For a music hack, few years are as important as 1997. Not because of the quality of music that it gave birth to: outside of street level club heaters like ‘The Distance’ and ‘Semi Charmed Life’, it was a pretty dismal 12 months. No, 1997 is important here because that was the year that Britpop finally ground to a halt, and that kinda shit never fails to entertain.
Of course, the foundations had begun to crumble the previous year (insert your own John Harris 101 New Labour / Spice Girls / Gareth Southgate half-assed theorising as to why here), but it was in 1997 that a whole heap of new bands, of various quality, stepped up to the plate and let Northern Uproar know that they were coming for that number one spot.
So up in Glasgow the Belle & Sebastian bandwagon was finally hitting full speed, over in Wales acts like SFA and Catatonia were becoming permanent residents on The O-Zone and Channel 4’s 6:55pm music video slot, and down in London Luxembourgish / American / Swedish genderbenders Placebo were letting their frontman charm the nation’s public and press.
The two points here being that, firstly, all of these bands were in some way opposed to the basic tenets of Britpop (B&S’s tweeness, the Welsh acts’ rejection of the Union Jack, Placebo’s Ladybird’s My First Book Of Sexual Politics shtick). The second being that these bands weren’t English: the bands that thrived after Britpop, indeed actually saved us from it, were all divorced from Albion.
Which brings us to* Los Campesinos!*, formed in Wales, played in Wales, Welsh by association. 2007 was the worst year for British indie since 1996, and something needed to change. I don’t want to put any responsibility on these guys’ shoulders – as an Italian who has spent many long evenings watching Antonio Cassano fuck up the Azzuri’s frontline I know what kind of damage can be done when you have too great expectations for someone barely out of puberty. But these guys... these guys may actually save us from our ill-defined enemy.
What it boils down to, to these ears, is that Los Campesinos! are probably the first big UK indie band to have grown up not with the NME, Melody Maker, or even the fucking Fly. They sound like the first UK indie band who have grown up reading Pitchfork. What this means is, while that obviously makes them horrid, horrid people to hold a conversation about music with, they’re free from all of the negative influences that British indie is committed to bathing itself in over and over again. Hold On Now, Youngster is an album completely free of The Kinks. Completely free of The Clash. Completely free of Weller or Morrissey or Gallagher or fucking Suggs.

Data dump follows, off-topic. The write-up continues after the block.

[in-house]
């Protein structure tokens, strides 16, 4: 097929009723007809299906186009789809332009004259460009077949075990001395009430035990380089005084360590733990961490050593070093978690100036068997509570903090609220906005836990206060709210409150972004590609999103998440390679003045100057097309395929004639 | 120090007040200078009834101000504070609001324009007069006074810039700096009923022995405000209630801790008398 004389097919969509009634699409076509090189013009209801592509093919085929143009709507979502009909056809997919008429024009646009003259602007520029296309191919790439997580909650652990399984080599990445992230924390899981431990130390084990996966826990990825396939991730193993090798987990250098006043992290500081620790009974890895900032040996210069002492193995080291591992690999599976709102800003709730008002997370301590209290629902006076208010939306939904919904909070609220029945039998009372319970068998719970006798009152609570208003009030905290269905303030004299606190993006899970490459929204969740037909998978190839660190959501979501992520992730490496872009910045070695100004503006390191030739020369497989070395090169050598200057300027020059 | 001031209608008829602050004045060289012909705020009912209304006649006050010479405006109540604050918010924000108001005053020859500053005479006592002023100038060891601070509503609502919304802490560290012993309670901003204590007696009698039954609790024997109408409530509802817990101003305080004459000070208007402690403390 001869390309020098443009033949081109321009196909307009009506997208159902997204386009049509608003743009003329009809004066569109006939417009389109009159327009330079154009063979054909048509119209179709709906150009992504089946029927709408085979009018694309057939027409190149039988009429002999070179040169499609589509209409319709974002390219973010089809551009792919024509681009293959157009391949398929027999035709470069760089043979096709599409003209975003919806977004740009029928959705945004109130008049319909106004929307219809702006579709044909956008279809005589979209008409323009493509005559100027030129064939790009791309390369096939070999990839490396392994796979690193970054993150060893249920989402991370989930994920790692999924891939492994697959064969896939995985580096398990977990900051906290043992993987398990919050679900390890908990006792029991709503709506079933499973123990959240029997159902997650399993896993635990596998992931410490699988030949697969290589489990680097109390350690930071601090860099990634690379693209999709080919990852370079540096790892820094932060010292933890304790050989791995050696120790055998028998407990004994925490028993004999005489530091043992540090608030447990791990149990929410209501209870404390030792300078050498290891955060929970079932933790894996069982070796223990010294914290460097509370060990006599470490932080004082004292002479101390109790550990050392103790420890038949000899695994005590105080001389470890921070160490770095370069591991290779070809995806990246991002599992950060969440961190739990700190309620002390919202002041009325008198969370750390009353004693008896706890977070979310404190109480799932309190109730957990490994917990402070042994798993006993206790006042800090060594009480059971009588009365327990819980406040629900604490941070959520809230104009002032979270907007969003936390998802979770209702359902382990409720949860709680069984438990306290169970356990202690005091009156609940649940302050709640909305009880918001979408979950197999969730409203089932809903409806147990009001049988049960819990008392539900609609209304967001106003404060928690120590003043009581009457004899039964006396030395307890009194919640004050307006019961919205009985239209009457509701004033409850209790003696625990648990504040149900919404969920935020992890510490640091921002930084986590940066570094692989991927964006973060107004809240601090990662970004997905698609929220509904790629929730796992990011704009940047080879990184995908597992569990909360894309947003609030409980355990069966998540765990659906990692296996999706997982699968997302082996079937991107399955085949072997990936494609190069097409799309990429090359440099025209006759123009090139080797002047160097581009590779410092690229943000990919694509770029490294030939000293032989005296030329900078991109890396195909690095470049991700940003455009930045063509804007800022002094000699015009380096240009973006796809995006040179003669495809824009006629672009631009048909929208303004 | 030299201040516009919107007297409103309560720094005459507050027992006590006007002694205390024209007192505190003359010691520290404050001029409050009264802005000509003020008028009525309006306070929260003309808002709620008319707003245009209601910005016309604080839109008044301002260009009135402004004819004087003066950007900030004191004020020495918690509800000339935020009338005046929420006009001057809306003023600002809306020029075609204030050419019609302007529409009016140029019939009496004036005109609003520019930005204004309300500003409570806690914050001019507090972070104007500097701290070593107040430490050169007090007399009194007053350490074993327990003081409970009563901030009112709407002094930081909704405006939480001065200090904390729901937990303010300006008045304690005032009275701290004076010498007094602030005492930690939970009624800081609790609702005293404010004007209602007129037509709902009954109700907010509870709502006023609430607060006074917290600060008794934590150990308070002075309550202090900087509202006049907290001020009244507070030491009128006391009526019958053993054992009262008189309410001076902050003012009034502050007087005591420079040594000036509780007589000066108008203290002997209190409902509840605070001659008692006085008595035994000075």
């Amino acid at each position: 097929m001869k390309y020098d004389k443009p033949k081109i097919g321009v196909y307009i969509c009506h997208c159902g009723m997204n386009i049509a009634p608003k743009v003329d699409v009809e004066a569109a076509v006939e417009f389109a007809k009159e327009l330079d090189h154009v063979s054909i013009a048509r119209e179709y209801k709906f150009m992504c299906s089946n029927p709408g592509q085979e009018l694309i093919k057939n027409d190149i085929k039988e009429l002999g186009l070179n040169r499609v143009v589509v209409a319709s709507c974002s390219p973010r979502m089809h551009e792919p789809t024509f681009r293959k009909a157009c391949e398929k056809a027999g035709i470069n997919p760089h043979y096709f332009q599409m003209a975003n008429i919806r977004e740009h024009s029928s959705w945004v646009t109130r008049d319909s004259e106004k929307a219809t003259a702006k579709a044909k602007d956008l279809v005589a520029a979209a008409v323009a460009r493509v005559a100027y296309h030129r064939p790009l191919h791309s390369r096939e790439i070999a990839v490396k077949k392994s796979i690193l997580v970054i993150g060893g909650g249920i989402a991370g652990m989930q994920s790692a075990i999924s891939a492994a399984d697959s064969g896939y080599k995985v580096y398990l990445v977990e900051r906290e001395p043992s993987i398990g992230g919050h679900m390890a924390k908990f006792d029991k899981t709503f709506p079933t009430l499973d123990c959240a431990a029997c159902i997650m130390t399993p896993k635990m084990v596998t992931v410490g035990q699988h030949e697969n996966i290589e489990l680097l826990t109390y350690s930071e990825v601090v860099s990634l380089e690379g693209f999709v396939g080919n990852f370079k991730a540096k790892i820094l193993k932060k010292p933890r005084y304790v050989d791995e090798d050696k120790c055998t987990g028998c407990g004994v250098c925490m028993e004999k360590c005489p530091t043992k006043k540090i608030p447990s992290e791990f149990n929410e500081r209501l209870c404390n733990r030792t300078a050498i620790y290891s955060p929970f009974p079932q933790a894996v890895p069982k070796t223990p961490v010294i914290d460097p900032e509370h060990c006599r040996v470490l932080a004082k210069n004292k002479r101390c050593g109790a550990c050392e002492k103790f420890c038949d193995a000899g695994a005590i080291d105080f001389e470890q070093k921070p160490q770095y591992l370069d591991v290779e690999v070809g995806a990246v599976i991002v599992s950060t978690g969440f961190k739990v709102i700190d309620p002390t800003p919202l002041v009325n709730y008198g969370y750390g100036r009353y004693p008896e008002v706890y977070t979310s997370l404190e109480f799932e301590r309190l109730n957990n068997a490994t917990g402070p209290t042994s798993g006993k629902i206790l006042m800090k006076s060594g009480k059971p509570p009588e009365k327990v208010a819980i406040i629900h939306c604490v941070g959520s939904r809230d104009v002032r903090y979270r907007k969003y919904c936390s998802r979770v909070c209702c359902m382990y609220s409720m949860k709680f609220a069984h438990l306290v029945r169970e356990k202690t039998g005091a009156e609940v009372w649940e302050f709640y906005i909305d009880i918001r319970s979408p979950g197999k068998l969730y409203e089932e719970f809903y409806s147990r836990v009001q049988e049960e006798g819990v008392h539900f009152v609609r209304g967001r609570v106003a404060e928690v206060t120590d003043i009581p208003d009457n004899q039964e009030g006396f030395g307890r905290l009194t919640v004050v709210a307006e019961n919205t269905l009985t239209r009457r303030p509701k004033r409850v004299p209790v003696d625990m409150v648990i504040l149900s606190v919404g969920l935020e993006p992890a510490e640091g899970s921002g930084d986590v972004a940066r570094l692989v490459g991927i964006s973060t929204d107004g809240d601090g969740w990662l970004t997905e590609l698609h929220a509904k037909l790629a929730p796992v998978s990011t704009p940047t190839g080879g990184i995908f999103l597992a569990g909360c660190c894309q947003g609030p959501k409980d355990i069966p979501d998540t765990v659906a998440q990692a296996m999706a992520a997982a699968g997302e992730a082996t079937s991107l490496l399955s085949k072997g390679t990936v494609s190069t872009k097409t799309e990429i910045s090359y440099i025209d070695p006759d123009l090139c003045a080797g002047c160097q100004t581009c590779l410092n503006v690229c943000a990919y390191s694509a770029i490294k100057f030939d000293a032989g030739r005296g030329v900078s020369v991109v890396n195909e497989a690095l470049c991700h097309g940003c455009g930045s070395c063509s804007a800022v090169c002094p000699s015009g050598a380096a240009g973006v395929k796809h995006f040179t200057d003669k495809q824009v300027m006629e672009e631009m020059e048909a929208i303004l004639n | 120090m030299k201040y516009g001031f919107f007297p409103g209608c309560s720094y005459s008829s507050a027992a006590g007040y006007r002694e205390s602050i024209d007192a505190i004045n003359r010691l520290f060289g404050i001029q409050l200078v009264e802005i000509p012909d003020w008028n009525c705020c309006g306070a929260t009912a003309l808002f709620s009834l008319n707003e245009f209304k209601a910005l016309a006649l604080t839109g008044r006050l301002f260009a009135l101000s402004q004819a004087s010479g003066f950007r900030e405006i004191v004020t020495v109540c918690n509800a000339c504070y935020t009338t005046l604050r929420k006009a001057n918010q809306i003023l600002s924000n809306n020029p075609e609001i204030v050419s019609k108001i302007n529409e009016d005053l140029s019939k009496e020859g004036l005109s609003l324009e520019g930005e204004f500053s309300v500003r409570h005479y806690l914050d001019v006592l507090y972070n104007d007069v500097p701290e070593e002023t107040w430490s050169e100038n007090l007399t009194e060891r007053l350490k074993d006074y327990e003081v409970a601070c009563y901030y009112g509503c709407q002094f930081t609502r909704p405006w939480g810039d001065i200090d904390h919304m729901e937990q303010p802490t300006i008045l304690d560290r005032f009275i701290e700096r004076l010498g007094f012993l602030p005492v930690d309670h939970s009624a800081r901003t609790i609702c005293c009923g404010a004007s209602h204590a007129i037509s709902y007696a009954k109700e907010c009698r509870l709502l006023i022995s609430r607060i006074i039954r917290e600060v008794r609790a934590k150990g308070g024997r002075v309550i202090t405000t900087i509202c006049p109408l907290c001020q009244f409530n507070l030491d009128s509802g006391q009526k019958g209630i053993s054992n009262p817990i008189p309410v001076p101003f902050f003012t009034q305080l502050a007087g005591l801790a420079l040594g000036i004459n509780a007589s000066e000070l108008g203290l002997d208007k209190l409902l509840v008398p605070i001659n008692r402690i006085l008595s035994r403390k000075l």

No, this is a band who have very foreign influences: Pavement, Deerhoof, Architecture In Helsinki. And they take all of those influences, remove any concept of subtlety those bands may have had, and plug up the gaps with glockenspiels played directly into the microphone. It works perfectly.
For something so light-hearted and hook –laden, Hold On Now, Youngster can be a tough, exhausting listen. It’s unrelentingly loud, so tracks like ‘Broken Heartbeats Sound Like Breakbeats’ make you feel as if you’re permanently trapped in the state of being awoken by alarm clock, vocalist Gareth Campesinos! making great mileage out of yelping and spinning a metaphor between the ups and downs of a relationship and electro drum loops.
But the exhaustion, the loudness, the fact that this album has no let-up at all... that’s what makes these guys, this album leaves you with a sense of exhilaration after 45 recorded minutes that most acts would struggle to leave you with live. And they’ve got youth on their side, which allows them to get away of the occasionally awfully lower sixth bout of lyricism (“Meanwhile, back at home, not in Communist Russia, but only on my headphones” being most heinous of these crimes). Or, as Gareth sums up himself as long-time favourite ‘You! Me! Dancing!’ shatteredly lunges towards the end of its seven minutes of indie disco philosophising. “We’re ignorant, we’re stupid, but we’re happy”. It’s a good state to be in.
‘This Is How You Spell "Hahaha, We Destroyed The Hopes And Dreams Of A Generation Of Faux-Romantics"’ isn’t just one for the youths that like to change their MSN usernames to song titles, but also works perfectly as the world’s first slice of bubblegum post rock. ‘Drop It Doe Eyes’ sees Aleks Campesinos! enshrined as the best female counterpoint vocalist in indie since Sarah Martin. Even ‘2007, The Year Punk Broke (My Heart)’, at heart just an excuse to that _“every instrument played at once getting loud” _thing that bands come up with when they can’t think of how to end a gig properly, comes across as sweet enough to bring a smile to your face, but stimulating enough to bring sweat to your brow.
There really isn’t anything wrong with this album. It’s just the most amazing sugar rush you’re going to have this year, and is what, at this point in time, sounds strongly like the best debut album by a British indie band since Tigermilk. Now just pray to God that these guys can make it to a second album without Diablo Cody getting her grubby little mitts on their soundtracking rights.